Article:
20 Aug 2012
- By Alexie Villegas Zotomayor - Reporter
FOR an unauthorized public indebtedness resulting from what she believes is an unconstitutional $190 million power purchase agreement, Rep. Janet U. Maratita yesterday sued in Superior Court Gov. Benigno R. Fitial, former Attorney General Edward T. Buckingham, the Commonwealth Utilities Corp. and Saipan Development LLC, the shadowy Delaware company formed five days before it was awarded the contract.
Through her counsel, Ramon K. Quichocho, Maratita filed the complaint on behalf of herself and the CNMI taxpayers.She is seeking a court order temporarily restraining the defendants from “continuing, pursuing, and/or performing on, the Aug. 3, 2012 power purchase agreement, and for an order to show cause why a preliminary injunction against [the] defendants, restraining the same activities, should not issue.”
According to her lawsuit, the defendants’ “wrongful acts and conduct” will cause her and taxpayers to suffer immediate, irreparable injury, loss or damage.
Maratita, R-Saipan, said her and the CNMI taxpayers’ health, safety and well-being will be compromised and jeopardized as the CNMI’s meager resources will be diverted to fund “an illegal contract.”
She said she has no adequate remedy at law for the injuries she and the taxpayers suffered and will continue to suffer due to the defendants’ wrongful conduct, and that no precise amount of damage to their safety, health and well-being could be determined.
Maratita believes she will succeed in permanently enjoining the defendants from spending $190 million of public funds without appropriation by the Legislature and certification by the Department of Finance.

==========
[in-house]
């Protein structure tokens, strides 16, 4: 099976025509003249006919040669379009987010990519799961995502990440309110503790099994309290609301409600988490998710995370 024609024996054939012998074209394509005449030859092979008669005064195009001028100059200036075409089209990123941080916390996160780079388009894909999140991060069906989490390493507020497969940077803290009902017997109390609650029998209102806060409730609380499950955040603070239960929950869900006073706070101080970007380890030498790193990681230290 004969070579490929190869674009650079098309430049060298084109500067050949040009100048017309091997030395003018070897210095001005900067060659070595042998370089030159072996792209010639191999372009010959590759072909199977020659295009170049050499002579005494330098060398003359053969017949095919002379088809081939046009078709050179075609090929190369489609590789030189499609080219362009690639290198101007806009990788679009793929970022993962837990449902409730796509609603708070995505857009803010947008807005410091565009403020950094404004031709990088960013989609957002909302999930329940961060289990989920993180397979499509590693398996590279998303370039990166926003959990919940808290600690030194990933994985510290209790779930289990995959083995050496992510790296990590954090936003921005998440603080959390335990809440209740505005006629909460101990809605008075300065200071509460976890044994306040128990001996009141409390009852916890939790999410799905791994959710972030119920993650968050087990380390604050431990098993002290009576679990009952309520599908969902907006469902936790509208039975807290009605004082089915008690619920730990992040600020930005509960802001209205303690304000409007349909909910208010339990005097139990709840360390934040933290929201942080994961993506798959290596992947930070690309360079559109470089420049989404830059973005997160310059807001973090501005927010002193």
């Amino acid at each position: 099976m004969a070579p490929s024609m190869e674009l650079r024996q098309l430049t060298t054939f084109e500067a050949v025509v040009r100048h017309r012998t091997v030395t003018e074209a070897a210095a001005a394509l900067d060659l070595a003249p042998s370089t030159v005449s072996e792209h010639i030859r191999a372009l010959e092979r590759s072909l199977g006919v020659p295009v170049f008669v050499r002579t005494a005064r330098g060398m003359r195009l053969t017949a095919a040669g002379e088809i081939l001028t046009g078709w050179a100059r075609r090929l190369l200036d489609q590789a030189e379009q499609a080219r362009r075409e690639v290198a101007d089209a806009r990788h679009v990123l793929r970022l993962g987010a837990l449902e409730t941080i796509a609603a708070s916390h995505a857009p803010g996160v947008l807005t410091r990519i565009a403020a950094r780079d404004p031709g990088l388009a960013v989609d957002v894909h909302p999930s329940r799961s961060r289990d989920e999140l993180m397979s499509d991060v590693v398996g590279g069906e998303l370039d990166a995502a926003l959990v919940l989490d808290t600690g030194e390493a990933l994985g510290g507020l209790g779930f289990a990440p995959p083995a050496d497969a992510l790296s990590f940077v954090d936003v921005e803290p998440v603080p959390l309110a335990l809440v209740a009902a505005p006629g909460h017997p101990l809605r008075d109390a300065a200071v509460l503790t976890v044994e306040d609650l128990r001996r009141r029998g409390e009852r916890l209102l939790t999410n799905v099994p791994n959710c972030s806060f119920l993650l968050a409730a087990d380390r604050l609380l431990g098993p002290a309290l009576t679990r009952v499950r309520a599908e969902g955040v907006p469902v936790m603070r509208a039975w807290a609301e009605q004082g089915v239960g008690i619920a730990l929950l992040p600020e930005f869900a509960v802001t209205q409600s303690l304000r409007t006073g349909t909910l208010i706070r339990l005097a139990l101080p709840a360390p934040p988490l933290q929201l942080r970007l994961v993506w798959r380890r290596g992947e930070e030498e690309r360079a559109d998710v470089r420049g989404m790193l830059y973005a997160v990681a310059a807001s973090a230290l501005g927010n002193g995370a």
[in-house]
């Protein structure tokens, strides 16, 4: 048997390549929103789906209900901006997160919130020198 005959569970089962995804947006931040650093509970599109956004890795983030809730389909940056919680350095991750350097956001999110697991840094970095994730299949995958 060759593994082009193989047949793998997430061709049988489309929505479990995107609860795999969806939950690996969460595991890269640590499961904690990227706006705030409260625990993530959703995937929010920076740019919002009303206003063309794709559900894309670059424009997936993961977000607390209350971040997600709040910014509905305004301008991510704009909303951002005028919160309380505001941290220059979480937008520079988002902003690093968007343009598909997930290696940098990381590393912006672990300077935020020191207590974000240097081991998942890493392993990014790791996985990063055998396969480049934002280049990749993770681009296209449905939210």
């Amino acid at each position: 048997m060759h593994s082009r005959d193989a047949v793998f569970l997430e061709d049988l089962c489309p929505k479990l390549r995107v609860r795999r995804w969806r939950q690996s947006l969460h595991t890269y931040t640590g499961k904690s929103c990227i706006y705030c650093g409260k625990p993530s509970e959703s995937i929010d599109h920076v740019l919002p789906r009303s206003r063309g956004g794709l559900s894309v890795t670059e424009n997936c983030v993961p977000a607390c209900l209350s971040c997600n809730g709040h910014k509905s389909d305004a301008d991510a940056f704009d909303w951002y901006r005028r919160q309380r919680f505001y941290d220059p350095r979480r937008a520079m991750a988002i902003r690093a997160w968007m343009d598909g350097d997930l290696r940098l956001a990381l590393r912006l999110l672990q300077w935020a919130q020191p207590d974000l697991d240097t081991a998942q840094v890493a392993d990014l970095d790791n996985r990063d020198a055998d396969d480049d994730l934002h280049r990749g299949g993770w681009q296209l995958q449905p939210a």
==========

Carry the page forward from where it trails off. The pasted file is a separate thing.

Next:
The issuance of a TRO, her complaint stated, is in the public interest because it seeks to prevent defendants “from improperly, illegally, and unconstitutionally expending public funds to benefit a few, without legal justification or right to do so.”
Maratita requested the court to hear the motion for preliminary injunction at the earliest possible time.
Causes of action
In her complaint, Maratita said she brought action against the defendants for (1) illegal expenditure of public funds; (2) breach of fiduciary duty; (3) declaratory relief; and (4) injunction.
Invoking Section 9, Article X of the CNMI Constitution, Maratita filed the case against the defendants as a taxpayer who may bring an action against the government or its instrumentalities to enjoin the expenditure of public funds for other than public purposes.
Citing 1 CMC §121, Maratita stated that the power purchase agreement expenditure does not fit any of the definition of public purpose.
“Since defendants Fitial, Buckingham, and CUC incurred a public indebtedness in violation of the CNMI Constitution and laws, any expenditures of public funds under the power purchase agreement are illegal expenditures and all expenditures must be enjoined,” she said.
The agreement must be cancelled, she added.
If public funds have already been spent, Maratita asked that the “mysterious” beneficiary, Saipan Development LLC, be ordered to return the money to the Department of Finance and not to CUC which, she added, cannot be trusted with the people’s money.
Maratita said Fitial, Buckingham and CUC breached their fiduciary duties in secretly executing the power purchase agreement with Saipan Development, granting it exclusive right to develop a diesel-generated electric power plant on Saipan.
Maratita also noted the option to lease agreement with the Department of Public Lands on March 27, 2012, an agreement kept secret by the defendants and continue to keep secret, she said.